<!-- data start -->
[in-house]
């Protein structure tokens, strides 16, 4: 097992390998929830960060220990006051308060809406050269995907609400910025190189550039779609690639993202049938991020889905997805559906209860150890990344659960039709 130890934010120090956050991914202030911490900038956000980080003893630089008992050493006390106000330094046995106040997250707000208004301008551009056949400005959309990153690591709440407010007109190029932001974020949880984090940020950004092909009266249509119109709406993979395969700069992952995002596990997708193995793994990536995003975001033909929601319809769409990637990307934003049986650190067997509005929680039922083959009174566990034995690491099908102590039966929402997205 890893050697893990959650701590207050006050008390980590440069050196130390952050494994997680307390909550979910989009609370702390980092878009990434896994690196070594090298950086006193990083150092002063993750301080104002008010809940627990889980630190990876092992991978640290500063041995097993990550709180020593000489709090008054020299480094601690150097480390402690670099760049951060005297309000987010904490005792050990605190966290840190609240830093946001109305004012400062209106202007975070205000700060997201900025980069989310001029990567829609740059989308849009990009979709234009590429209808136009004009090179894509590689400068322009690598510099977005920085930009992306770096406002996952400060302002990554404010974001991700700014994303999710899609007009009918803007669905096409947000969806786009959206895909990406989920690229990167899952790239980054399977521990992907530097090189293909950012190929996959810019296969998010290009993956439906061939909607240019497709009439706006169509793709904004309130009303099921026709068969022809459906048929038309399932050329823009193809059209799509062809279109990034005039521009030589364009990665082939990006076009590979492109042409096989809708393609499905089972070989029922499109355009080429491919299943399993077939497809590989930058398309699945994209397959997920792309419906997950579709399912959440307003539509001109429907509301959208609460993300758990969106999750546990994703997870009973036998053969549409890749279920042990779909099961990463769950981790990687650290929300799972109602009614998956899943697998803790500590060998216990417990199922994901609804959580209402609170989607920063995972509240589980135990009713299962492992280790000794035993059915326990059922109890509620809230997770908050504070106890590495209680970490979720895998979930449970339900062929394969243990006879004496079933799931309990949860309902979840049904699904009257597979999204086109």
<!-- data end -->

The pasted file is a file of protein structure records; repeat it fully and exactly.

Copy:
[in-house]
């Protein structure tokens, strides 16, 4: 097992390998929830960060220990006051308060809406050269995907609400910025190189550039779609690639993202049938991020889905997805559906209860150890990344659960039709 130890934010120090956050991914202030911490900038956000980080003893630089008992050493006390106000330094046995106040997250707000208004301008551009056949400005959309990153690591709440407010007109190029932001974020949880984090940020950004092909009266249509119109709406993979395969700069992952995002596990997708193995793994990536995003975001033909929601319809769409990637990307934003049986650190067997509005929680039922083959009174566990034995690491099908102590039966929402997205 890893050697893990959650701590207050006050008390980590440069050196130390952050494994997680307390909550979910989009609370702390980092878009990434896994690196070594090298950086006193990083150092002063993750301080104002008010809940627990889980630190990876092992991978640290500063041995097993990550709180020593000489709090008054020299480094601690150097480390402690670099760049951060005297309000987010904490005792050990605190966290840190609240830093946001109305004012400062209106202007975070205000700060997201900025980069989310001029990567829609740059989308849009990009979709234009590429209808136009004009090179894509590689400068322009690598510099977005920085930009992306770096406002996952400060302002990554404010974001991700700014994303999710899609007009009918803007669905096409947000969806786009959206895909990406989920690229990167899952790239980054399977521990992907530097090189293909950012190929996959810019296969998010290009993956439906061939909607240019497709009439706006169509793709904004309130009303099921026709068969022809459906048929038309399932050329823009193809059209799509062809279109990034005039521009030589364009990665082939990006076009590979492109042409096989809708393609499905089972070989029922499109355009080429491919299943399993077939497809590989930058398309699945994209397959997920792309419906997950579709399912959440307003539509001109429907509301959208609460993300758990969106999750546990994703997870009973036998053969549409890749279920042990779909099961990463769950981790990687650290929300799972109602009614998956899943697998803790500590060998216990417990199922994901609804959580209402609170989607920063995972509240589980135990009713299962492992280790000794035993059915326990059922109890509620809230997770908050504070106890590495209680970490979720895998979930449970339900062929394969243990006879004496079933799931309990949860309902979840049904699904009257597979999204086109």